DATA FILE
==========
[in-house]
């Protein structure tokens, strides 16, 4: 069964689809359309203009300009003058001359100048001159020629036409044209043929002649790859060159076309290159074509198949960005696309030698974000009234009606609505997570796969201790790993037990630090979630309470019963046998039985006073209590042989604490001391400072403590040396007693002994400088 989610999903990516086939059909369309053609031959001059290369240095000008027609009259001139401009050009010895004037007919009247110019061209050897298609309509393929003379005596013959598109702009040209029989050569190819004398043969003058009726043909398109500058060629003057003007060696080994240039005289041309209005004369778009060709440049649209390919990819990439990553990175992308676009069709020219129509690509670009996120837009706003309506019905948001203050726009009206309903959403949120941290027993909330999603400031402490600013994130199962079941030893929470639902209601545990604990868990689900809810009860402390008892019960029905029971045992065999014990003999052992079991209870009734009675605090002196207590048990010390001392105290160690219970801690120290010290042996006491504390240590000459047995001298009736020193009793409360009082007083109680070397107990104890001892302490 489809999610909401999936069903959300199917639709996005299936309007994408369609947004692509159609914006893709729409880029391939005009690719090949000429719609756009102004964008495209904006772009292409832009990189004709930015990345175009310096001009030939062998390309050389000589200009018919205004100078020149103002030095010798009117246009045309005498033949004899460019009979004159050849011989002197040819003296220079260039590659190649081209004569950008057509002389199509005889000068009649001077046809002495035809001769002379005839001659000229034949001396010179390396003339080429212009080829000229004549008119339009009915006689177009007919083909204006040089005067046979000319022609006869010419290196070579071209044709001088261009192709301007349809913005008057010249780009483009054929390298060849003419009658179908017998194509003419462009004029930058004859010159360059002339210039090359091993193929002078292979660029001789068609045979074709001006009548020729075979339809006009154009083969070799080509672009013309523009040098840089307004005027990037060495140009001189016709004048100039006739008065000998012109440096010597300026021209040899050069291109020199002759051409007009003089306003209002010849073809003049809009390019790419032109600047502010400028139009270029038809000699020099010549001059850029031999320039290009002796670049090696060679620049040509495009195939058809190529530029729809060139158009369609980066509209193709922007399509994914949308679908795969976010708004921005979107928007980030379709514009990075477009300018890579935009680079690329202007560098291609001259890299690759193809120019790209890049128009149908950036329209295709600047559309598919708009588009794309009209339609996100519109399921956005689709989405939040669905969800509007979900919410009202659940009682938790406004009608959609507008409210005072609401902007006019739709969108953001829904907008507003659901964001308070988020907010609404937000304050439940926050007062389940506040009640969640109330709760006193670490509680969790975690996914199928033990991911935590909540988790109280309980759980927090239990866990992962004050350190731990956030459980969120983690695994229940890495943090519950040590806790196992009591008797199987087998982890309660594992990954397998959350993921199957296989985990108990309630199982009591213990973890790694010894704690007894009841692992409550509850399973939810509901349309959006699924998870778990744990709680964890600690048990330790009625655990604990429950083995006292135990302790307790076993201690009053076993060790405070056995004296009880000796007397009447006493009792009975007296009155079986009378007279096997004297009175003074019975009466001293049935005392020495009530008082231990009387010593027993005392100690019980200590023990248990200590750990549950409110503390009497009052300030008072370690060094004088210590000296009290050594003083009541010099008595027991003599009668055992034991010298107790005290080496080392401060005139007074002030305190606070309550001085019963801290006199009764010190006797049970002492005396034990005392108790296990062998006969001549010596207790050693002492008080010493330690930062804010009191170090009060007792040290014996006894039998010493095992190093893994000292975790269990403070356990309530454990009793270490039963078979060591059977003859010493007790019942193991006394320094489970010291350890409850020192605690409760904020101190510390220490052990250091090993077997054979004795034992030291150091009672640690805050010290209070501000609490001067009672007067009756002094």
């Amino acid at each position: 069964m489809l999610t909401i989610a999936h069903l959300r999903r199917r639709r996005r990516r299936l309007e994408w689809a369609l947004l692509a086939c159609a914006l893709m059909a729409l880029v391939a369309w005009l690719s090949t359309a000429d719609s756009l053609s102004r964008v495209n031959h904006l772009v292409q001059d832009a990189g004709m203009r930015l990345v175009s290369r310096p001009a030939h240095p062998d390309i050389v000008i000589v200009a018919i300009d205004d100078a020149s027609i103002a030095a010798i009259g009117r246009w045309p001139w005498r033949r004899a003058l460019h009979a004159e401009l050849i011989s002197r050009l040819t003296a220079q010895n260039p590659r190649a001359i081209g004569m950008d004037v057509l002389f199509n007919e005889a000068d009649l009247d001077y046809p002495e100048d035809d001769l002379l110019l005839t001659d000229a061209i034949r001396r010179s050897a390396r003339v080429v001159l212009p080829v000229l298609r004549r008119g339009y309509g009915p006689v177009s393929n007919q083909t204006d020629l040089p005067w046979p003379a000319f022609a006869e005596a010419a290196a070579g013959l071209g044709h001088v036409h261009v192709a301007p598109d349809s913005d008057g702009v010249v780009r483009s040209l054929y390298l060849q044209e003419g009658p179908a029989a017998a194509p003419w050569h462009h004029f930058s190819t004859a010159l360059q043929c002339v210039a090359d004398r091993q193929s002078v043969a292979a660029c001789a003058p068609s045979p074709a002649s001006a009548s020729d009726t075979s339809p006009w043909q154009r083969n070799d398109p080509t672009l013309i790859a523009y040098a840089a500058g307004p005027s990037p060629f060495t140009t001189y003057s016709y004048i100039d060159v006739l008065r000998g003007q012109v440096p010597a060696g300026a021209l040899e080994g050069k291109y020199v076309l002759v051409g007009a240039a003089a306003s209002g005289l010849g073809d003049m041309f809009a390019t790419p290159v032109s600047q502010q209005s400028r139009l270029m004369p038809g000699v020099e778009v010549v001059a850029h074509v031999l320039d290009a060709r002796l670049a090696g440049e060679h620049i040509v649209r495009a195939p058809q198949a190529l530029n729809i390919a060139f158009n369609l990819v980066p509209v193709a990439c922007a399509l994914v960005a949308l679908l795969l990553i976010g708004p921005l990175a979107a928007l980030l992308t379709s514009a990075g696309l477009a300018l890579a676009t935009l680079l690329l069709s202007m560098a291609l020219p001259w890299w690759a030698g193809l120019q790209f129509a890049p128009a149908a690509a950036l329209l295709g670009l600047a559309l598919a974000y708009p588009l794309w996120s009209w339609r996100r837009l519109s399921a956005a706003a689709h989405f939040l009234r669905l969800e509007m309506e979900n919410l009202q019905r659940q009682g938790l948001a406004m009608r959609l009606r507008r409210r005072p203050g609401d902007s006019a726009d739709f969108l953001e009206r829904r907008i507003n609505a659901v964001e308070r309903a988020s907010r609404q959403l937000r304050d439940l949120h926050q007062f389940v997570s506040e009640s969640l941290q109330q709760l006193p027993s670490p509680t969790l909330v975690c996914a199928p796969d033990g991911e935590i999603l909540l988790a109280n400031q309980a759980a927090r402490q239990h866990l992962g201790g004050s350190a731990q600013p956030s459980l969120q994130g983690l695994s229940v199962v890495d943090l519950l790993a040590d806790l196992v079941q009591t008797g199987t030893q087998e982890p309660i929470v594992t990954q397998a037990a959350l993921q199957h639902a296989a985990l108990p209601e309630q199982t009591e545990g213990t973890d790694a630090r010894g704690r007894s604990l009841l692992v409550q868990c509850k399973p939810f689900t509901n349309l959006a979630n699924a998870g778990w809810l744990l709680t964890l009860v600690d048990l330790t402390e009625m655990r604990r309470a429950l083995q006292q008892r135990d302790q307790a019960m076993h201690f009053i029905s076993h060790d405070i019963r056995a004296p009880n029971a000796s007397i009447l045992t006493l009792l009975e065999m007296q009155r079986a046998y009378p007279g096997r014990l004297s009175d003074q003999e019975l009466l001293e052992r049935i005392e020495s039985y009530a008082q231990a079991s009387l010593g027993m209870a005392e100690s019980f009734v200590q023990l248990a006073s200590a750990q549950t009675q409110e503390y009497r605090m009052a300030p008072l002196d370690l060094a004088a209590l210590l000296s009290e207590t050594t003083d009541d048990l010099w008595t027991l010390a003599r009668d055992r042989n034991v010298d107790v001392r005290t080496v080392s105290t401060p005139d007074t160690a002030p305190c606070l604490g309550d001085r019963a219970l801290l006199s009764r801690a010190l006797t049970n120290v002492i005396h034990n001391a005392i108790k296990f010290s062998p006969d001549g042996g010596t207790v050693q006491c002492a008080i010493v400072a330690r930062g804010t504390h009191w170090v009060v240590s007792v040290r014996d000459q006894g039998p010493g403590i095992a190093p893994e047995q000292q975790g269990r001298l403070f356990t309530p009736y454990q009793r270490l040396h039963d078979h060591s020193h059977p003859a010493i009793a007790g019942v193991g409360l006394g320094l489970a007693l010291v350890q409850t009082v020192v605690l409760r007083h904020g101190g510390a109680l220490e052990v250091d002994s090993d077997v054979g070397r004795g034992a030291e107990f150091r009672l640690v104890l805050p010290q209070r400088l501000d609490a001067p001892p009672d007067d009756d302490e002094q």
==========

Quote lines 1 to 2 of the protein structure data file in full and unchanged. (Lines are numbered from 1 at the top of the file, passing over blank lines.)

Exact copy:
[in-house]
């Protein structure tokens, strides 16, 4: 069964689809359309203009300009003058001359100048001159020629036409044209043929002649790859060159076309290159074509198949960005696309030698974000009234009606609505997570796969201790790993037990630090979630309470019963046998039985006073209590042989604490001391400072403590040396007693002994400088 989610999903990516086939059909369309053609031959001059290369240095000008027609009259001139401009050009010895004037007919009247110019061209050897298609309509393929003379005596013959598109702009040209029989050569190819004398043969003058009726043909398109500058060629003057003007060696080994240039005289041309209005004369778009060709440049649209390919990819990439990553990175992308676009069709020219129509690509670009996120837009706003309506019905948001203050726009009206309903959403949120941290027993909330999603400031402490600013994130199962079941030893929470639902209601545990604990868990689900809810009860402390008892019960029905029971045992065999014990003999052992079991209870009734009675605090002196207590048990010390001392105290160690219970801690120290010290042996006491504390240590000459047995001298009736020193009793409360009082007083109680070397107990104890001892302490 489809999610909401999936069903959300199917639709996005299936309007994408369609947004692509159609914006893709729409880029391939005009690719090949000429719609756009102004964008495209904006772009292409832009990189004709930015990345175009310096001009030939062998390309050389000589200009018919205004100078020149103002030095010798009117246009045309005498033949004899460019009979004159050849011989002197040819003296220079260039590659190649081209004569950008057509002389199509005889000068009649001077046809002495035809001769002379005839001659000229034949001396010179390396003339080429212009080829000229004549008119339009009915006689177009007919083909204006040089005067046979000319022609006869010419290196070579071209044709001088261009192709301007349809913005008057010249780009483009054929390298060849003419009658179908017998194509003419462009004029930058004859010159360059002339210039090359091993193929002078292979660029001789068609045979074709001006009548020729075979339809006009154009083969070799080509672009013309523009040098840089307004005027990037060495140009001189016709004048100039006739008065000998012109440096010597300026021209040899050069291109020199002759051409007009003089306003209002010849073809003049809009390019790419032109600047502010400028139009270029038809000699020099010549001059850029031999320039290009002796670049090696060679620049040509495009195939058809190529530029729809060139158009369609980066509209193709922007399509994914949308679908795969976010708004921005979107928007980030379709514009990075477009300018890579935009680079690329202007560098291609001259890299690759193809120019790209890049128009149908950036329209295709600047559309598919708009588009794309009209339609996100519109399921956005689709989405939040669905969800509007979900919410009202659940009682938790406004009608959609507008409210005072609401902007006019739709969108953001829904907008507003659901964001308070988020907010609404937000304050439940926050007062389940506040009640969640109330709760006193670490509680969790975690996914199928033990991911935590909540988790109280309980759980927090239990866990992962004050350190731990956030459980969120983690695994229940890495943090519950040590806790196992009591008797199987087998982890309660594992990954397998959350993921199957296989985990108990309630199982009591213990973890790694010894704690007894009841692992409550509850399973939810509901349309959006699924998870778990744990709680964890600690048990330790009625655990604990429950083995006292135990302790307790076993201690009053076993060790405070056995004296009880000796007397009447006493009792009975007296009155079986009378007279096997004297009175003074019975009466001293049935005392020495009530008082231990009387010593027993005392100690019980200590023990248990200590750990549950409110503390009497009052300030008072370690060094004088210590000296009290050594003083009541010099008595027991003599009668055992034991010298107790005290080496080392401060005139007074002030305190606070309550001085019963801290006199009764010190006797049970002492005396034990005392108790296990062998006969001549010596207790050693002492008080010493330690930062804010009191170090009060007792040290014996006894039998010493095992190093893994000292975790269990403070356990309530454990009793270490039963078979060591059977003859010493007790019942193991006394320094489970010291350890409850020192605690409760904020101190510390220490052990250091090993077997054979004795034992030291150091009672640690805050010290209070501000609490001067009672007067009756002094």